In March 2017, Swift made it to the top 10 in the monthly TIOBE Index ranking of popular programming languages. Apple developed swift in 2014 for Linux and Mac applications. An open-source programming language that is easy to learn, Swift supports almost everything from programming language Objective-C. It takes less coding compared to other programming languages, and it can be used with IBM Swift Sandbox and IBM Bluemix. Swift is used in popular iOS apps like WordPress, Mozilla Firefox, SoundCloud, and even in the annoying game Flappy Bird. Swift developers earn around $92,000 per year.

5. C#

Developed by Microsoft, C# rose to fame in the 2000s for supporting the concepts of object-oriented programming. It is one of the most powerful programming languages for the .NET framework. Anders Hejlsberg, the creator of C#, says the language is more like C++ than Java. It is best suited for applications on Windows, Android, and iOS as it takes the help of the integrated development environment product, Microsoft Visual C++. C# is used in the backend of several popular websites like Bing, Dell, Visual Studio, and Market Watch. C# developers earn around $91,000 per year.

6. C (and C++)

C is probably the oldest commonly used programming language, and it is the root of other programming languages such as C#, Java, and JavaScript. C++ is an enhanced version of C. Many developers today skip learning C on its own, while others think learning C first provides a valuable foundation for C++ development. Both languages are widely used in computer science and programming. C and C++ developers can make use of compilers for a wide variety of platforms, making applications developed in these languages largely transportable. Both C and C++ are considered high-performance languages. As such, they are widely used in developing applications where performance is a critical issue, such as client/server applications, commercial products such as Firefox and Adobe, and video games. The average salary is nearly $91,000 per year.

Level:

C – Intermediate to Advanced 
C++ – Beginner to Intermediate

Skills Needed:

Problem-solving, basic computer knowledge. As C and C++ are geared toward low-level management of computer resources,  knowledge of computer functions such as memory management is beneficial.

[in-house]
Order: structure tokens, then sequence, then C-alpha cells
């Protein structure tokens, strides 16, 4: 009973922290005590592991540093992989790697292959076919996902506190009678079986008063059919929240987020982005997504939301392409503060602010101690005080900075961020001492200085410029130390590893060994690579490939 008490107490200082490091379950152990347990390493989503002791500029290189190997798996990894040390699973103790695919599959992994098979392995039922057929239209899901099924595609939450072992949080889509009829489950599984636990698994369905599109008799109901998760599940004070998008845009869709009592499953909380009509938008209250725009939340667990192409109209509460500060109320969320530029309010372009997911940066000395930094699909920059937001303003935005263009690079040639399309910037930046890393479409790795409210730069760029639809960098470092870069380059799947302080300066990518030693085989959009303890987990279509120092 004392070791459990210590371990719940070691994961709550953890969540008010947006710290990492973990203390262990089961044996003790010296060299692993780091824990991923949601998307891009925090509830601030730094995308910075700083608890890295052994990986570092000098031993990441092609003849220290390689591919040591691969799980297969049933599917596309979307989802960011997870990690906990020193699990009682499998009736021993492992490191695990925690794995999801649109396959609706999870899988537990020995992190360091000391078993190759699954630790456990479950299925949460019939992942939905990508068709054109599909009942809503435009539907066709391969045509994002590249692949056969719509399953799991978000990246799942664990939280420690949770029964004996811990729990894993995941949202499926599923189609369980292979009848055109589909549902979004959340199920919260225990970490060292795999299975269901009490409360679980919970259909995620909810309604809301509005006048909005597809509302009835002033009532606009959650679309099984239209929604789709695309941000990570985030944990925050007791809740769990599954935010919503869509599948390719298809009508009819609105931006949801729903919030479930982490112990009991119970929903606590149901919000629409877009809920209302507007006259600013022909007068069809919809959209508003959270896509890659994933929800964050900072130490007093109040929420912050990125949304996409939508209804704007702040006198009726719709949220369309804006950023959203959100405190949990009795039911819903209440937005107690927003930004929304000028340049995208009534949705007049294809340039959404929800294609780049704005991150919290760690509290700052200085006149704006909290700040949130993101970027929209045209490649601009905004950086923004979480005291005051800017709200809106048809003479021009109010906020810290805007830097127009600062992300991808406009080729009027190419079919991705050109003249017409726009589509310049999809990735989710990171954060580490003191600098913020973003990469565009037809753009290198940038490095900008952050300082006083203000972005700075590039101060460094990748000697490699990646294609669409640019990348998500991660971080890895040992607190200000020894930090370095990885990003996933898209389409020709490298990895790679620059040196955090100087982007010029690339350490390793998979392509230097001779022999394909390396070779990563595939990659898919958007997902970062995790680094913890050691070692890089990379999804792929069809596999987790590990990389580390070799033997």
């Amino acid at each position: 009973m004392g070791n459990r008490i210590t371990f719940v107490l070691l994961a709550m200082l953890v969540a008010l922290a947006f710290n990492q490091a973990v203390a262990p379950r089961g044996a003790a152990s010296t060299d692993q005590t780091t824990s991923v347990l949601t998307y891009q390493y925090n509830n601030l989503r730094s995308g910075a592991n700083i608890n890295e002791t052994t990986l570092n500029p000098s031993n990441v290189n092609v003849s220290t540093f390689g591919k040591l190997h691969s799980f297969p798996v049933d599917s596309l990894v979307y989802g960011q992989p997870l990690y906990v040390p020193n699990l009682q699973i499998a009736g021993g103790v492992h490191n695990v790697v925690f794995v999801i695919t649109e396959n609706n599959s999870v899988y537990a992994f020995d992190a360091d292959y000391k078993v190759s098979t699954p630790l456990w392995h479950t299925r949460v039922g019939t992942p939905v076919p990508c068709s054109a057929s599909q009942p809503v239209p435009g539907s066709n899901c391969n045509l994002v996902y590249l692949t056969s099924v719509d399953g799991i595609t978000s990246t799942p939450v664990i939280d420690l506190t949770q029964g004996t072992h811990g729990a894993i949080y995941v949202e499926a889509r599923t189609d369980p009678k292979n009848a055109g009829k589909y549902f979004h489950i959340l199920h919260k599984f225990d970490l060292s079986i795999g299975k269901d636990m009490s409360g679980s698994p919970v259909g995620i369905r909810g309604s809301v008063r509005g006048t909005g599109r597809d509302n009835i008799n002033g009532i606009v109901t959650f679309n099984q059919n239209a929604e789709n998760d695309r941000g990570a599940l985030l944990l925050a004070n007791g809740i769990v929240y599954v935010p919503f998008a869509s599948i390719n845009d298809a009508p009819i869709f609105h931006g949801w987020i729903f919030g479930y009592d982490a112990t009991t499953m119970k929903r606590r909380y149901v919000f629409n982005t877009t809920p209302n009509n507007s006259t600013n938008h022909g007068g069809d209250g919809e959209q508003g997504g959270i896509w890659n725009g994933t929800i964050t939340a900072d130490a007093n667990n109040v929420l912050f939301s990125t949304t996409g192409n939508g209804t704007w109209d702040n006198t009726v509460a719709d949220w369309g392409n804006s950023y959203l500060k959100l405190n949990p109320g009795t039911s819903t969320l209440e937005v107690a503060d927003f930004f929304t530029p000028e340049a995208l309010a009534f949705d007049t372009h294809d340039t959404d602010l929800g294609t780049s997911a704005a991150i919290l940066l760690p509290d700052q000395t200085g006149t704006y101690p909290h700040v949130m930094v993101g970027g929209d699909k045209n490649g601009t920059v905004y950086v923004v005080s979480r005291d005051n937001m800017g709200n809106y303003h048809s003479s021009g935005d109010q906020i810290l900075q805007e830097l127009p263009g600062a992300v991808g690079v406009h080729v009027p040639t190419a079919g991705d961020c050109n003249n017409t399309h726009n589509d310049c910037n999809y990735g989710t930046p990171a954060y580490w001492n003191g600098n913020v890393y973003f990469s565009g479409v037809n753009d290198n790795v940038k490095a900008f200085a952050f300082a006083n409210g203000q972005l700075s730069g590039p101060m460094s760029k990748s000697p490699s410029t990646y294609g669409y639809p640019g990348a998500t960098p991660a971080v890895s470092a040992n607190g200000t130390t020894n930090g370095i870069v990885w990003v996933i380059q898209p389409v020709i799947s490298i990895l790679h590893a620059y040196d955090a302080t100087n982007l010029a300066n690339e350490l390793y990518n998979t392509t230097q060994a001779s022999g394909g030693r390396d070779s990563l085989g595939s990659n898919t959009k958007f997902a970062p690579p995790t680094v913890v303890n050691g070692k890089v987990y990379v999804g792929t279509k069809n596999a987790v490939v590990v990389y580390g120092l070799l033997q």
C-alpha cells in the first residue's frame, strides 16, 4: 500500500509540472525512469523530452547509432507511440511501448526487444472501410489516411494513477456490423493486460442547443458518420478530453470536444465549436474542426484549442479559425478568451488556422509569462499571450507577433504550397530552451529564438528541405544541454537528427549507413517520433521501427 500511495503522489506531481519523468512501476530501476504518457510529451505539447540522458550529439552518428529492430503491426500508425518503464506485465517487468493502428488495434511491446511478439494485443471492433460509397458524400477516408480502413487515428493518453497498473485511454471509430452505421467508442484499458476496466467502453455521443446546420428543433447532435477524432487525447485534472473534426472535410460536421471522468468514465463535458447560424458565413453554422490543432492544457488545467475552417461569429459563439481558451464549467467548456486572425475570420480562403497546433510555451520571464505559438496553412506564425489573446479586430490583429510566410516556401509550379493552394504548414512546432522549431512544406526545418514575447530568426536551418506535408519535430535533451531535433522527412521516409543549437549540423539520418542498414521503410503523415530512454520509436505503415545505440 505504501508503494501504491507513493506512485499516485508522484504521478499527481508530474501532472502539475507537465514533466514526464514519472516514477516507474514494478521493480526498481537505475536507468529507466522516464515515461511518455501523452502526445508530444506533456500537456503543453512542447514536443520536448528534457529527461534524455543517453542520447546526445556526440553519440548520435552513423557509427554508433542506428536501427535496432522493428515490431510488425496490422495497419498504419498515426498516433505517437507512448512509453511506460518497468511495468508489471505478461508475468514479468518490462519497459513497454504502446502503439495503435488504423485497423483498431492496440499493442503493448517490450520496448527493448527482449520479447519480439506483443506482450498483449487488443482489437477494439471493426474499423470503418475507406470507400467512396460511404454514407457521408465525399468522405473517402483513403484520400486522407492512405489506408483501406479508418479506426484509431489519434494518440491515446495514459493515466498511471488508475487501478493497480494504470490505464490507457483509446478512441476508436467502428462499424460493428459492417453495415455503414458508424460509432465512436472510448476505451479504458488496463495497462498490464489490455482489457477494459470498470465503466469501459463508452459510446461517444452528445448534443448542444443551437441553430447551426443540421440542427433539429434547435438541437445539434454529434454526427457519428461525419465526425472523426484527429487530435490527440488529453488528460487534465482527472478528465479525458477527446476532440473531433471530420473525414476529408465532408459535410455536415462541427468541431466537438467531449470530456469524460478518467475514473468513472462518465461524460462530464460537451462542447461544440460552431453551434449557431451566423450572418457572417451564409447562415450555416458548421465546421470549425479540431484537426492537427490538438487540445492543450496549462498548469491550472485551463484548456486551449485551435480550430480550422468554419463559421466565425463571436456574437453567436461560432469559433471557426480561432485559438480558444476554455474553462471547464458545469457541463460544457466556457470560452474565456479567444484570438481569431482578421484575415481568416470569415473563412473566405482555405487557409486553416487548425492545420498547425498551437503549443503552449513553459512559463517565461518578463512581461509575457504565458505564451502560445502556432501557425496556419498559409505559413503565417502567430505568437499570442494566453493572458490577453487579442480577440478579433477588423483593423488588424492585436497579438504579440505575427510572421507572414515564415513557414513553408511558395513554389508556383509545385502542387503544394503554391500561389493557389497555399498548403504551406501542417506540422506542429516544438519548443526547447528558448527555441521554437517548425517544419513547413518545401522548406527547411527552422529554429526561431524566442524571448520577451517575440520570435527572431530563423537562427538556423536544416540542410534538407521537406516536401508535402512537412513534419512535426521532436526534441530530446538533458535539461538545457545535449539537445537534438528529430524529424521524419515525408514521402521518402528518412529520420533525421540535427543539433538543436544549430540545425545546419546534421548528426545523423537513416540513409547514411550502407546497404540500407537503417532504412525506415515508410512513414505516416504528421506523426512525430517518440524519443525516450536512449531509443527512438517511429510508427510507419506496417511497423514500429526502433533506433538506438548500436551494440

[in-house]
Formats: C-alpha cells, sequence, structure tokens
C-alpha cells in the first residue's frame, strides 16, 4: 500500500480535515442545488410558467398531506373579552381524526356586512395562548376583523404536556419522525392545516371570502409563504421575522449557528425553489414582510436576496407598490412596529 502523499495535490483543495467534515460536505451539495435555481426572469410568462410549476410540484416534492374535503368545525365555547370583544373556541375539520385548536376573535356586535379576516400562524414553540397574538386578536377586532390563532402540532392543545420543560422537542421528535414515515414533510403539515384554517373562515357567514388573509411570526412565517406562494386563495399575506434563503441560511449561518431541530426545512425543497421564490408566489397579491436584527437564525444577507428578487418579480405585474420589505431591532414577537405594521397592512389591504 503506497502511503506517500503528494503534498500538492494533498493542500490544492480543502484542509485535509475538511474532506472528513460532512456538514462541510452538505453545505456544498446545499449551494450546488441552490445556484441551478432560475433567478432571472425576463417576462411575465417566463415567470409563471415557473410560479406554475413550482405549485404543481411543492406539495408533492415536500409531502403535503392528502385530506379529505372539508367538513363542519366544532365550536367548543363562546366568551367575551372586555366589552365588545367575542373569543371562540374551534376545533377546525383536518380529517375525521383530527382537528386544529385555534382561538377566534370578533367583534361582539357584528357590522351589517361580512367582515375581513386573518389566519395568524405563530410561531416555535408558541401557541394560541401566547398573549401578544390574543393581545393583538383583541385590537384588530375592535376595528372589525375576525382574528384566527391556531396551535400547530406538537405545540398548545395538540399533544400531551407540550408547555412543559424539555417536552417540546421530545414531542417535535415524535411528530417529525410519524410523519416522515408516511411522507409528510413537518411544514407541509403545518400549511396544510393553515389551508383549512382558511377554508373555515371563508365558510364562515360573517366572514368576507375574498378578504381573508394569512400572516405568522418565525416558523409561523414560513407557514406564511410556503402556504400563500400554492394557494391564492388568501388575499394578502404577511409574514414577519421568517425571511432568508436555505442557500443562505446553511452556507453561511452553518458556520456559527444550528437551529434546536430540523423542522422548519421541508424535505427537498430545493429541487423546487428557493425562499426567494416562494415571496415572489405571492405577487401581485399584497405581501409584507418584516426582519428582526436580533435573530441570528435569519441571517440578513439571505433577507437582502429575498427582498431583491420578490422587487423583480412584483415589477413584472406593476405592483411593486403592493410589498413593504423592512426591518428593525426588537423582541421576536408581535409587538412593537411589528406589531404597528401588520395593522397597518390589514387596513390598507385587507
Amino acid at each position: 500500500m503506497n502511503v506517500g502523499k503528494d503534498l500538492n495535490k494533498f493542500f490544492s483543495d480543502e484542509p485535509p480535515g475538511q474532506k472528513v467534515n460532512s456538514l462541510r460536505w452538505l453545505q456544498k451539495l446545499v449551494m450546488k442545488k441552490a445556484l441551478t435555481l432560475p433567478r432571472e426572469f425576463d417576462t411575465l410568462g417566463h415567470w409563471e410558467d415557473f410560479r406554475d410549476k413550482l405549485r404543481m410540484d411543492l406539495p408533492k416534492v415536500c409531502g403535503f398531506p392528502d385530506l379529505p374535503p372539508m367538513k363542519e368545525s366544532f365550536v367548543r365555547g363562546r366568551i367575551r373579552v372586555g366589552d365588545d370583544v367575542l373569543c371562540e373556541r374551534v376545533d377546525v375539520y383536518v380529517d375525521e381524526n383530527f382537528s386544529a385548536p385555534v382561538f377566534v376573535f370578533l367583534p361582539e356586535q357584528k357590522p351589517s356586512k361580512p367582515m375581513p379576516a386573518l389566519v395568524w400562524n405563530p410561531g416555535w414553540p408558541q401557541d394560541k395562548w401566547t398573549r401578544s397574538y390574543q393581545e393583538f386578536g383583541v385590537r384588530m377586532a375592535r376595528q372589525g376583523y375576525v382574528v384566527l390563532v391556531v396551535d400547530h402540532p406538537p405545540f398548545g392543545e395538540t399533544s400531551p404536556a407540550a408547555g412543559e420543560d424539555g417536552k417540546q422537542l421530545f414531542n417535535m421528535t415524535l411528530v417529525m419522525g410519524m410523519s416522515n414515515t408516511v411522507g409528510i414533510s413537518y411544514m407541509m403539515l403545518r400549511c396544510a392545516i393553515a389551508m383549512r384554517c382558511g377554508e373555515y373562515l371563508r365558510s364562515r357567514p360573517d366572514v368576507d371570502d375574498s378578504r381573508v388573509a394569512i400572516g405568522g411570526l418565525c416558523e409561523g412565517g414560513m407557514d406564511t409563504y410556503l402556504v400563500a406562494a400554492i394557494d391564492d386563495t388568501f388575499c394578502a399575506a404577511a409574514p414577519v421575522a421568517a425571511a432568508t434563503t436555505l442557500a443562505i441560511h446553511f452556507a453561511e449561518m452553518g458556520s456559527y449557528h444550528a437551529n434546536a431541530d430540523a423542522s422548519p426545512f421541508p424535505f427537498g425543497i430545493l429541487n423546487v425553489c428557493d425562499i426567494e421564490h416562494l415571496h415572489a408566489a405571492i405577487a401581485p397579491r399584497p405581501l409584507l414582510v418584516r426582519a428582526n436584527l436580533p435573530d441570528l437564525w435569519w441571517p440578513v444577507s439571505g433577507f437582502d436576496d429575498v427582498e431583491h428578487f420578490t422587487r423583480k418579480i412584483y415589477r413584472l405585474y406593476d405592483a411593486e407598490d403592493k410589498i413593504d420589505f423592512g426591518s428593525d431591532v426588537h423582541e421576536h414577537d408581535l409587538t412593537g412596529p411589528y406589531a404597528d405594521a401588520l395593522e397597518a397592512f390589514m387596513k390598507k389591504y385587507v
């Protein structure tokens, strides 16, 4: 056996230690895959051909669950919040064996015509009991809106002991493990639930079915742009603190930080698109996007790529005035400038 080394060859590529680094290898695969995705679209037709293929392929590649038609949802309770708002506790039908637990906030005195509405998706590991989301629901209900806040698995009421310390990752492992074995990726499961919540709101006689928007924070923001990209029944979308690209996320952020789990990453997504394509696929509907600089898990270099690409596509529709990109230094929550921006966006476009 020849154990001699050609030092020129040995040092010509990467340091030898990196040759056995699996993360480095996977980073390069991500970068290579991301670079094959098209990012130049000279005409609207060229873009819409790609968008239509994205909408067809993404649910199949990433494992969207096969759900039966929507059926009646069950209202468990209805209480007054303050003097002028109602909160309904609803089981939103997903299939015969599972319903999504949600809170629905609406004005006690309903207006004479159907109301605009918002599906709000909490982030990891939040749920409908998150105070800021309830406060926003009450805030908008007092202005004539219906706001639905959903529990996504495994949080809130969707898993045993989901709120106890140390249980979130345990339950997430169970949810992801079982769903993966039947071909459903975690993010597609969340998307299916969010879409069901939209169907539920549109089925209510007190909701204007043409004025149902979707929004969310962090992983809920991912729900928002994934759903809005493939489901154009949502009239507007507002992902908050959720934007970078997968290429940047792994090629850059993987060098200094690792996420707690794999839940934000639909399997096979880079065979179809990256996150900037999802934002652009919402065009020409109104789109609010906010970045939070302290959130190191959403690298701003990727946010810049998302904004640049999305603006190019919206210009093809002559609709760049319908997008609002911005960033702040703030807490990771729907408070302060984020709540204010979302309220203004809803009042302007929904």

Platform:

Mobile, Desktop, Embedded

Popularity Among Programmers:

  • C – There has been a higher migration from C to C++
  • C++ – One of the world’s most popular languages

Benefits:

  • C – Used to learn the fundamentals of programming at the lowest (hardware) level
  • C++ – allows for a much higher “control” than other languages

Downsides:

  • C – Coding in C is stricter, not very beginner-friendly language, the steeper learning curve
  • C++ – A bit more challenging to pick up and become productive with than C (and even more so than Java)

Degree of Use:

  • C – One of the most widely used
  • C++ – Widely used

Annual Salary Projection:

$91,000

7. Ruby

If you want to start with a language that is known for being relatively simple to learn, consider Ruby. Developed in the 1990s, it was designed to have a more human-friendly syntax while still being flexible from the standpoint of its object-oriented architecture that supports procedural and functional programming notation. A web-application framework that is implemented in Ruby is Ruby on Rails (“RoR”). Ruby developers tout it for being an easy language to write in and also for the relatively short learning time required. These attributes have led to a large community of Ruby developers and a growing interest in the language among beginning developers. The average salary for a Ruby developer is nearly $90,000 per year.

Level:

Beginner – Ruby and Ruby on Rails have evolved to become extremely popular for web developers.

Skills Needed:

Problem-solving, abstract thinking (ability to visualize what application users want to see)

Platform: 

Web

Popularity Among Programmers:

On the rise

Benefits:

  • Flexible
  • The syntax is considered easy to read and to write (no specialized “vocabulary” to get started)
  • Enforces good programming style

 

Degree of Use:

Least broadly used

Annual Salary Projection:

$90,000

How to Get Started

Although there are hundreds of programming languages, very few are on the shortlisted languages you should know, and the seven described above the top that list, in our opinion, as a training provider. If you want to start a career as a programmer, make a lateral move into another field, or advance up the ladder at your current job, learning one of these languages is an excellent place to begin your transition. And since courses range from Python for the beginner to Java for the experienced, you can find the right fit for you. 

Once you’ve decided it’s time to learn a new language, turn to Simplilearn for both training and certification. We offer courses in all seven of these languages (Java, JavascriptC, C#, Python, Swift, and Ruby), plus others, all with content developed by industry leaders, an emphasis on hands-on learning, and 24x7 support. You’ll learn the language, plus get the credibility of certification. And then you can land one of those high-paying programmer jobs!

About the Author

Sruthi VeeraraghavanSruthi Veeraraghavan

Sruthi is a content writer for Simplilearn, with brief prior experience in marketing, journalistic reporting, photography, editing, designing, video-making, and event management. Apart from media and communication, she also has a psychology and literature background. She is a musician and pursues theater acting in her free time, if not traveling on impromptu trips.